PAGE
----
Our volunteers are huge fans of his mobiles - especially the 60' wide ones! But, for the sake of a classroom project, we are opting to make pipecleaner animals in the spirit of his circus.
Alexander Calder created works of art throughout his childhood. While living in Pasadena in 1906 amidst the flourishing Arts and Crafts Movement, Calder was given his first tools and a workshop where he made toys and jewelry for his sister’s dolls. For Christmas in 1909, Calder presented his parents with two of his earliest sculptures, a dog and a duck made out of bent brass sheet. In his twenties, Calder moved to New York and studied at the Art Students League where he produced paintings congruous with the Ashcan aesthetic. He worked concurrently at the National Police Gazette, illustrating sporting events and the Ringling Bros. and Barnum & Bailey Circus, and he made hundreds of brush drawings of animals at the Bronx and Central Park zoos, later published in Animal Sketching. Calder commonly used sheet metal and wire for sculptures and other projects during this period.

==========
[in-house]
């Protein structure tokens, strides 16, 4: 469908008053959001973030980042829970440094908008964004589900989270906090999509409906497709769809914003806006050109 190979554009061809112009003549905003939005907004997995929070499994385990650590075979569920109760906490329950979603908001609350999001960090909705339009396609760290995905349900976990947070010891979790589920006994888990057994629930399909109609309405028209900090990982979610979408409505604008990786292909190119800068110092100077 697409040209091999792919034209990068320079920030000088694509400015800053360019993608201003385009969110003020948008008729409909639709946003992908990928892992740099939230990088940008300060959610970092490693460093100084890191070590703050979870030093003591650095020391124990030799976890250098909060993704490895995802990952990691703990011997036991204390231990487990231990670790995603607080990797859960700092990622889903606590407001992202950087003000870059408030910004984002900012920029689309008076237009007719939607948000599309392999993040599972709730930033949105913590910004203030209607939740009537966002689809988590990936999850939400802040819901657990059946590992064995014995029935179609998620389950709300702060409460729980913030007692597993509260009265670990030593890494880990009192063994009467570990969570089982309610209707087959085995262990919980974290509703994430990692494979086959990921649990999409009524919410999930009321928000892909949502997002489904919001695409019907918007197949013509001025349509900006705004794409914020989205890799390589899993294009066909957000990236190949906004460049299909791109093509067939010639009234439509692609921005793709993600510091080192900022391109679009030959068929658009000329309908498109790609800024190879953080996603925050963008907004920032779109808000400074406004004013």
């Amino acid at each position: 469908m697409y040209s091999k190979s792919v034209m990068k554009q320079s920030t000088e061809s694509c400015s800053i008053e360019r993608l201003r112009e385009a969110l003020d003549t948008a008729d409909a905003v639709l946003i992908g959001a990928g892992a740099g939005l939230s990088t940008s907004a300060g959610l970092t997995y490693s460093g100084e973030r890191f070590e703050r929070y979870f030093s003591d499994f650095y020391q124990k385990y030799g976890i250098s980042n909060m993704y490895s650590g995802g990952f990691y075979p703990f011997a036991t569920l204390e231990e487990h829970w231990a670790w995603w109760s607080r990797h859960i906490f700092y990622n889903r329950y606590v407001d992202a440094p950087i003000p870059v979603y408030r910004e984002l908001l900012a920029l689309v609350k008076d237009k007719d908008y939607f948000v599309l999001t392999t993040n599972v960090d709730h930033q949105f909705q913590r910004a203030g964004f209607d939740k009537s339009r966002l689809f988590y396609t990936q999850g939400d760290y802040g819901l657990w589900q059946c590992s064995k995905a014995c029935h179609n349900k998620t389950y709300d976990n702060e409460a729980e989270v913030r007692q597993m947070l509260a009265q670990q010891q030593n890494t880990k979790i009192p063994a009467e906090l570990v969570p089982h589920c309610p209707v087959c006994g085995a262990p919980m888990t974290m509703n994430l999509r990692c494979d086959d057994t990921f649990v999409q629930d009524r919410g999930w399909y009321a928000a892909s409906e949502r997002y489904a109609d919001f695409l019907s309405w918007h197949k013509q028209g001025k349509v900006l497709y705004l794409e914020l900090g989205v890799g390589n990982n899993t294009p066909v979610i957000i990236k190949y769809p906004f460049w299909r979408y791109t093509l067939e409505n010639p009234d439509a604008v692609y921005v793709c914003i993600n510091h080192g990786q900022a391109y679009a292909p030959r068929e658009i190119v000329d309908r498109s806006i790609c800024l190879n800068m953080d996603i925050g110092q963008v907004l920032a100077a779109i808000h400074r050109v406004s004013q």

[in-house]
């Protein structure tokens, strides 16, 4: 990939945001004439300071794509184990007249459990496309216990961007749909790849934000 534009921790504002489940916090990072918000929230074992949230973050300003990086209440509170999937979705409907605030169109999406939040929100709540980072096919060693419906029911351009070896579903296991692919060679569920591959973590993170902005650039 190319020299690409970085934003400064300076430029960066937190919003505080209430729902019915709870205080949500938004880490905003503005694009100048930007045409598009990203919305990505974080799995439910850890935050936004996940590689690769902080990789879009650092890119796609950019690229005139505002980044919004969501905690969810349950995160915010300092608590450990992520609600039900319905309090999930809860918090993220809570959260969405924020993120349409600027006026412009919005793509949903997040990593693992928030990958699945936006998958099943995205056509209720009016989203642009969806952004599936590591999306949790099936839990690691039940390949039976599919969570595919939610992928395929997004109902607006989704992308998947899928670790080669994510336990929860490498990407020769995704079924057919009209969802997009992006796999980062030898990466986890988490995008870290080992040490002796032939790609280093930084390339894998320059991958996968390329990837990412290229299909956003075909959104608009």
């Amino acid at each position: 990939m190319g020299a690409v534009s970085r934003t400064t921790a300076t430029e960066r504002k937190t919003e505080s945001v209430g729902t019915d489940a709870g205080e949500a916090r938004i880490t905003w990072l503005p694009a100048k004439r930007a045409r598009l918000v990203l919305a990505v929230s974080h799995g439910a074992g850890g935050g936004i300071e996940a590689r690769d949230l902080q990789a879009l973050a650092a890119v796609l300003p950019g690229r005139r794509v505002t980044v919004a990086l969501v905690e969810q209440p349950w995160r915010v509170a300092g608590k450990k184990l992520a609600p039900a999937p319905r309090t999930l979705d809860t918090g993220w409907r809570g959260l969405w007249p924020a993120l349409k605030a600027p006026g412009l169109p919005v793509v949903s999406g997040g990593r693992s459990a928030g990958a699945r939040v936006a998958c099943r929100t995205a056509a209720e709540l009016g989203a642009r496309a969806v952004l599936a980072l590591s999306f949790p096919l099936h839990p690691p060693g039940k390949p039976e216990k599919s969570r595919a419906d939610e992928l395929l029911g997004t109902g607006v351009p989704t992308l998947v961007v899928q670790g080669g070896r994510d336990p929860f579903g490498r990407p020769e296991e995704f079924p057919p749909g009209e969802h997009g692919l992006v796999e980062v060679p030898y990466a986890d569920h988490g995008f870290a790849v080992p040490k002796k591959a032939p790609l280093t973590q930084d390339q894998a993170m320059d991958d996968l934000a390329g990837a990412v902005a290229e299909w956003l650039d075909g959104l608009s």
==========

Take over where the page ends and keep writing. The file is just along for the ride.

Here is another lesson plan resource - no need to reinvent the wheel! Thank you SDMart.org
Here's what we made testing out our plan:
The key to this is from the Pipecleaners Gone Crazy book - the coil around the foot/body technique. Makes it so much easier.